<iframe src="//www.googletagmanager.com/ns.html?id=GTM-TMFBBP" height="0" width="0" style="display:none;visibility:hidden"> Sonicbids Blog - Music Career Advice and Gigs | James Shotwell
Expert Music Career Advice For DIY Musicians
4 Times You Shouldn't Take the Gig
The Number One Mistake Bands Make Right After Booking a Gig
The Ultimate EQ Cheat Sheet for Every Common Instrument
15 Reality Checks Young Artists Need to Hear

There Really Is No Excuse to Steal Music Anymore (Not That There Ever Was)

Image via haulixdaily.com

This article originally appeared on Haulix Daily.


Confession: I work for a company that specializes in fighting music piracy, but I have definitely illegally downloaded my fair share of music from torrents and file-sharing sites over the last decade. I've never been busted by the police, nor have I ever had my internet service canceled, but I will admit to my parents having received one or 12 letters from Comcast threatening to throttle our connection speed if said piracy should persist. Thankfully, things never came to that, but looking back now, they easily could have, and I would have almost certainly been at fault. Something changed, however, and it wasn’t my income or my parents' willingness to support my addiction to new music. It was my understanding of entertainment not only as an art form, but also as a business, and it was at that moment I understood the true impact piracy has on the industry at large.

What Makes a Band Worth Signing? (According to an Indie Label Owner)

Father Mountain. (Image via facebook.com)

This article originally appeared on haulixdaily.com.


I've been involved in running a small record label based out of Boston for the better part of four years at this point, and I'll be the first to admit I don't know everything. I probably don't know half of everything there is to know about running a record label, but I do think I know a thing or two about music. I've been working in the industry in one way or another since I was 16, and I even have one of those fancy music business degrees you see promoted in the back of rock magazines. In just a few months, I will be 28, and I like to tell myself I have something to show for 12 years of long days that almost always turned into late nights, even if it is just an understanding of how the industry works.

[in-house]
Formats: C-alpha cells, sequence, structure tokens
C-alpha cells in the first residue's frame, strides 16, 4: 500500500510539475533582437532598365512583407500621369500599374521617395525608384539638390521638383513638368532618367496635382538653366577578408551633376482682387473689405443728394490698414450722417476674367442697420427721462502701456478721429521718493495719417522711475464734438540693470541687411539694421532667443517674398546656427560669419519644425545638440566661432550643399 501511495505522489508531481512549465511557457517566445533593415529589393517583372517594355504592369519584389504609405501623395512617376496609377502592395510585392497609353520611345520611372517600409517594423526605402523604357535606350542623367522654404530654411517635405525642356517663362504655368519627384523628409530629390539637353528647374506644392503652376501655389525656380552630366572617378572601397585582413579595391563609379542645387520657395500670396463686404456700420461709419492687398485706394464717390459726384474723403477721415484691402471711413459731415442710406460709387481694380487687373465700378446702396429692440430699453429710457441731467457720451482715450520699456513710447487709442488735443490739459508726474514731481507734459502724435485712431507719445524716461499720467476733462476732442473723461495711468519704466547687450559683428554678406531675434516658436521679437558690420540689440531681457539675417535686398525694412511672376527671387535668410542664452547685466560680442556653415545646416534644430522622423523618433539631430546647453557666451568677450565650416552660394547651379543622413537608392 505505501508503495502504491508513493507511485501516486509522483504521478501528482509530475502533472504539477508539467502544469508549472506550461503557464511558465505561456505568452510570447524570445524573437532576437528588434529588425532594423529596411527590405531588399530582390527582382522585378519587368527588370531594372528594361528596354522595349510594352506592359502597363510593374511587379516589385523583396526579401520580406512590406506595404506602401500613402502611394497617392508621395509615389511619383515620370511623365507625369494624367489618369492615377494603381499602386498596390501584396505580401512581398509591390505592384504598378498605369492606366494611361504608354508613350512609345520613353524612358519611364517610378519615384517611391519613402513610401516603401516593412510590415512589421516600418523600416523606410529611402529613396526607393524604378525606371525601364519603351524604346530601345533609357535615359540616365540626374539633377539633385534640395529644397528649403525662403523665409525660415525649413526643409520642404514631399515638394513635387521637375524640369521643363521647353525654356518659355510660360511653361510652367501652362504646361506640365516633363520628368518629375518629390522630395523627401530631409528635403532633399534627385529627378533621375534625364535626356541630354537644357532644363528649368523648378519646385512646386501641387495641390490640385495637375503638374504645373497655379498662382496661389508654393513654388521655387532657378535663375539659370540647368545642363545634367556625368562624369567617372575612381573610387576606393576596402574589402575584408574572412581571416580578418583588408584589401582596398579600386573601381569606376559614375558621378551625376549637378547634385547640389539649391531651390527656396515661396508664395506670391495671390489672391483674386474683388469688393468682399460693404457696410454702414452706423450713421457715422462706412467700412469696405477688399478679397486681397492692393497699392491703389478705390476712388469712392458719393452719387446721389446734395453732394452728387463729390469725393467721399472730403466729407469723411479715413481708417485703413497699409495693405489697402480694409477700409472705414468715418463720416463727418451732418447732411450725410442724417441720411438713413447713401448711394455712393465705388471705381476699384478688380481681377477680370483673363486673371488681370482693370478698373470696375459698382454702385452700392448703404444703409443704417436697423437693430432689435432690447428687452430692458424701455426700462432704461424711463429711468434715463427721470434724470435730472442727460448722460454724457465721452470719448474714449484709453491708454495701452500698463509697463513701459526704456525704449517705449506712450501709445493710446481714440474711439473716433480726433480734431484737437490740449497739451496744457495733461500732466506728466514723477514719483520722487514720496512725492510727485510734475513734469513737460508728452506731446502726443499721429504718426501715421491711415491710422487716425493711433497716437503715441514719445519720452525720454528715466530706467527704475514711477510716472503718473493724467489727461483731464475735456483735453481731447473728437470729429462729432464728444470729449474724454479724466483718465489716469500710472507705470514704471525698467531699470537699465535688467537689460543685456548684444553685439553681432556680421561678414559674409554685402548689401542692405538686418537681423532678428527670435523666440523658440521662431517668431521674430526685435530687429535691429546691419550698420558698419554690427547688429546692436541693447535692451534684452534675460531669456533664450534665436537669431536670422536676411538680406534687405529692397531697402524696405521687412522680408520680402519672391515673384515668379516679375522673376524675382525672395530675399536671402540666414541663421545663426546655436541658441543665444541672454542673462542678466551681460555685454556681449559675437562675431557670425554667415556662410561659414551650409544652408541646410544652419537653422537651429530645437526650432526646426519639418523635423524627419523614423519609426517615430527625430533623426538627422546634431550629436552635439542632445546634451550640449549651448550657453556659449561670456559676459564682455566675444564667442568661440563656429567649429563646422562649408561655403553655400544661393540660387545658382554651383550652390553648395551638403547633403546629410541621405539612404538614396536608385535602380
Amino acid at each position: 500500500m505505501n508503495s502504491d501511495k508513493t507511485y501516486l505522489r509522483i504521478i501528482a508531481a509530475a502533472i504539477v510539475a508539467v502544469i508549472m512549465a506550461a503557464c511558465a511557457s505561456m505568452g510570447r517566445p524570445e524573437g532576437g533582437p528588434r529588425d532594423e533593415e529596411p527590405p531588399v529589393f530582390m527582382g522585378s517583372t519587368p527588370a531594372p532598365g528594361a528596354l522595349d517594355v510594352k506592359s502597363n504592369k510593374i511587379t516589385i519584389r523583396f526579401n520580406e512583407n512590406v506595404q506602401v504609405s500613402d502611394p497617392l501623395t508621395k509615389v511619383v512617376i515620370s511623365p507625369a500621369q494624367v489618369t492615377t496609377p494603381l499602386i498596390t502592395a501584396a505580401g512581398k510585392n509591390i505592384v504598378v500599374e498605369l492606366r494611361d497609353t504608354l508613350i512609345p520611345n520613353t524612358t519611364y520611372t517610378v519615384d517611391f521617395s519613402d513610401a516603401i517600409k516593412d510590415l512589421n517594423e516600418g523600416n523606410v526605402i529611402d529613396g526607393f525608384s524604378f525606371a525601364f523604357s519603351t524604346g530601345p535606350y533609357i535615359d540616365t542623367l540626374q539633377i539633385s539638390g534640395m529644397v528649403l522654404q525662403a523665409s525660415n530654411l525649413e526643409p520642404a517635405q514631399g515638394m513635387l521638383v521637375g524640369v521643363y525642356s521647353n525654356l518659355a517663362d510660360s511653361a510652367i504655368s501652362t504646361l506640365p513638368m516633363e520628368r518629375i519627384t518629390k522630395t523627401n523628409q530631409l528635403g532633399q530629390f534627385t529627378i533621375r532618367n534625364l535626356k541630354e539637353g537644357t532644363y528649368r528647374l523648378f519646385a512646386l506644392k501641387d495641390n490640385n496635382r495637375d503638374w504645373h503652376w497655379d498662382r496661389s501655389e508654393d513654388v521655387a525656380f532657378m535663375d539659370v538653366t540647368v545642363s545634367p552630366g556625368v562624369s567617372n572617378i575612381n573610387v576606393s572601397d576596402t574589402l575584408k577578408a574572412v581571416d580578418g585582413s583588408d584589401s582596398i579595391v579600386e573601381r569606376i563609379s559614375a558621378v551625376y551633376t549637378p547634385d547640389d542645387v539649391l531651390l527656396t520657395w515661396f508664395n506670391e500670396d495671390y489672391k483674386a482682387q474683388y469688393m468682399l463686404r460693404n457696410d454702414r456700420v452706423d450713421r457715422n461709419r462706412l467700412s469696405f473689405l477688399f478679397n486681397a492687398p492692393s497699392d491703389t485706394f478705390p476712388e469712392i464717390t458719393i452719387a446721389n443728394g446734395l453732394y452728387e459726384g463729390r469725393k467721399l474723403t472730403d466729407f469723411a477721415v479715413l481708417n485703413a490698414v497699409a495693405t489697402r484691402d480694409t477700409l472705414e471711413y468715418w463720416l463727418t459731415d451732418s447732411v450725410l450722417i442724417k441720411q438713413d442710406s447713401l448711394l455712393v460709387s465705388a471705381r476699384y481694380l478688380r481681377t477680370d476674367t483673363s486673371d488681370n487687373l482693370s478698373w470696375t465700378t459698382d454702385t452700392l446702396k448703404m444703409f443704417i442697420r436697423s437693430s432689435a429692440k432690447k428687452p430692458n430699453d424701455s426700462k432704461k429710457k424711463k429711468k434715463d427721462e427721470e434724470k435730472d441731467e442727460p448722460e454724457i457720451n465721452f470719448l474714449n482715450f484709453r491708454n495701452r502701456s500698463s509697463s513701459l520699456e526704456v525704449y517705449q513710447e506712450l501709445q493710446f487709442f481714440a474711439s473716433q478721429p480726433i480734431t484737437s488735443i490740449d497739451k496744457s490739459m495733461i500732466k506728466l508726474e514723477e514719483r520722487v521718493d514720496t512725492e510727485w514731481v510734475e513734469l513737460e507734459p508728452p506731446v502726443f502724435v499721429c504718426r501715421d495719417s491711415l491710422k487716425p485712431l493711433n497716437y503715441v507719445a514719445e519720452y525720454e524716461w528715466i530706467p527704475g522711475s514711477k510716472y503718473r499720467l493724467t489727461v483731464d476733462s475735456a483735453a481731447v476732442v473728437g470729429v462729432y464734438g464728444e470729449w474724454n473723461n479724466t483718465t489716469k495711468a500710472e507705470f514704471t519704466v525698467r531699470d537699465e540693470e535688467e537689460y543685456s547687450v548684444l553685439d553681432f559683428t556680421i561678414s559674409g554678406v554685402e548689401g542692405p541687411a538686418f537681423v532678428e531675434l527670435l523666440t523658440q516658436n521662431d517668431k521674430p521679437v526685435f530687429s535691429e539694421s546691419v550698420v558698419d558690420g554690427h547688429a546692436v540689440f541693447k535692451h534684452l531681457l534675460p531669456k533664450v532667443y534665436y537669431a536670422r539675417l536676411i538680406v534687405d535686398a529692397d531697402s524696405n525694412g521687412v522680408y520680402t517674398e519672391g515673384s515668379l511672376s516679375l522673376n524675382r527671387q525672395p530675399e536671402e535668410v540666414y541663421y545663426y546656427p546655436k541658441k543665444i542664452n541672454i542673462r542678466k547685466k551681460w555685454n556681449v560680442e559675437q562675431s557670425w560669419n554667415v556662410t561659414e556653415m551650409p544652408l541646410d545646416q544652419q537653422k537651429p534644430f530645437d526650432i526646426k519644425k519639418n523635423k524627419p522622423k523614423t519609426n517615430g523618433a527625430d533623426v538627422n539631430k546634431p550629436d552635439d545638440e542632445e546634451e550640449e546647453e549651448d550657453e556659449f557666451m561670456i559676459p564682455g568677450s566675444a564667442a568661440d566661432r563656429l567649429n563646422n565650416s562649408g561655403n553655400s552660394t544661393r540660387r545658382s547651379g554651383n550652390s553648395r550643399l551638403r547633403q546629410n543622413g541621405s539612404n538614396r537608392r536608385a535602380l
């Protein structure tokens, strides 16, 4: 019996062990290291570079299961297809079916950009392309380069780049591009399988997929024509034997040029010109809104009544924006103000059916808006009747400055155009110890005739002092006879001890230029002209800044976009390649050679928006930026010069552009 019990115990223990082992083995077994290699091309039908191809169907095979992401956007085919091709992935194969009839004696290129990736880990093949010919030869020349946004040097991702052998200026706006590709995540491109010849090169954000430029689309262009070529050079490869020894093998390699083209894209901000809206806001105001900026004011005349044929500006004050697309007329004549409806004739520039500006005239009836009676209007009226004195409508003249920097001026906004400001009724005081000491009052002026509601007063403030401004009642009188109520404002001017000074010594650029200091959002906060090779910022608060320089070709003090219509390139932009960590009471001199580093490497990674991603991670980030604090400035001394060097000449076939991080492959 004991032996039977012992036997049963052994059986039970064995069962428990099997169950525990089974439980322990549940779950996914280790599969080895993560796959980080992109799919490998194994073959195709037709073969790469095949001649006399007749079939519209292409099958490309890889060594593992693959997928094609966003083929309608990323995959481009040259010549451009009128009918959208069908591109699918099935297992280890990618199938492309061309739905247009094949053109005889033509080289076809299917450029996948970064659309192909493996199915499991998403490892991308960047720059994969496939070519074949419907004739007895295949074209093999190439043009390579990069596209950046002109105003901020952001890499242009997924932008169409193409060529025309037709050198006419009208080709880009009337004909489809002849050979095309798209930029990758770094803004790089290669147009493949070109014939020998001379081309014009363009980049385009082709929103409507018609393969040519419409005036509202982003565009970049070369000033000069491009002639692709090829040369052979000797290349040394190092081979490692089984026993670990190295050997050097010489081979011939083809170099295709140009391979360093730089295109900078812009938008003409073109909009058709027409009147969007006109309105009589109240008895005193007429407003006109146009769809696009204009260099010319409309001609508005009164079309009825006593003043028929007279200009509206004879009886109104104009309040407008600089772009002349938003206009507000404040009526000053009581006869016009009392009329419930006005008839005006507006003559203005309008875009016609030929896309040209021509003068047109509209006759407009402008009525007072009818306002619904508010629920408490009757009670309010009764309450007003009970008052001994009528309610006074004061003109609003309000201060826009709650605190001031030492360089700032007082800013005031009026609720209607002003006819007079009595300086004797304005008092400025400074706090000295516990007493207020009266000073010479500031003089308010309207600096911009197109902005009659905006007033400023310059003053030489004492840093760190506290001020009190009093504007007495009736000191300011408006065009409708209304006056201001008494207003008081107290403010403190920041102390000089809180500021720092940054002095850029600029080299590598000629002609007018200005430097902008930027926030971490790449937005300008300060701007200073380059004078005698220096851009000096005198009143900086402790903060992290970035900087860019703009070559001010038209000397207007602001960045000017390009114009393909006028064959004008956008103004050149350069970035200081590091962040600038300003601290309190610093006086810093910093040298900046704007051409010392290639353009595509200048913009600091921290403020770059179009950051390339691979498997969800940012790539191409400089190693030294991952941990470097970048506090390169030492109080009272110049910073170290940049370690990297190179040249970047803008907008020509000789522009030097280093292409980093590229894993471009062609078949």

This post could go in depth on how big labels operate, as well as the many factors that are considered before signing an artist that lie beyond the quality of their music, but that isn't the reality I know. The world I know is small and mid-size labels, often started out of bedrooms or dorms, that are run by people who are making records for no reason other than the desire to help further expose the artists they know and love. You can call these labels passion projects if you must, but if you understood the work involved, it probably wouldn't sound quite so glamorous. The financial return for running a label is honestly smaller than any other project I have been a part of, even though most our albums have sold incredibly well. People don't start a label to make money, though – or at least I didn't.

Here Comes Halloween: Tips on Selling Limited-Edition Band Merch

Image via haulixdaily.com

This article originally appeared on Haulix Daily.


I'm not ashamed to admit that at 28, there are times I get jealous of today's young music fans. As someone who lived the majority of his teens and 20s wearing band, record label, and/or music-related shirts almost everywhere I went, it's hard to realize such behavior is frowned upon the older you get. Once you leave college and begin waking most days out of the week with the purpose of working to pay off the enormous debt you accrued becoming an adult, the world demands you put a little more effort into your wardrobe than promoting whatever music you're currently enjoying at that moment in time. It's a hard realization, but one that must be faced nine times out of 10 if you hope to get ahead in life. You don't see many executives rocking T-shirts these days, and if they are, they probably started their company at a young age and used their drive to become so successful no one would dare complain about how they dress on any particular day. That's not the case for my life, and I'm willing to bet it's not the case for many of you reading this, so please remember everything that follows is intended for those hoping to target younger demographics of music fans.

Musicians: What It Really Means to Practice

Image via guitar.about.com

This article originally appeared on Haulix.


Every aspiring professional knows they need to practice in order to improve their skills, but those destined for a lasting career recognize early on that the journey towards perfection with your art is one that never truly comes to an end. There's always room for improvement, whether you're trying to be the best artist or the best publicist, and practicing your art on a regular basis is key to further developing your skills.

But what does that mean exactly?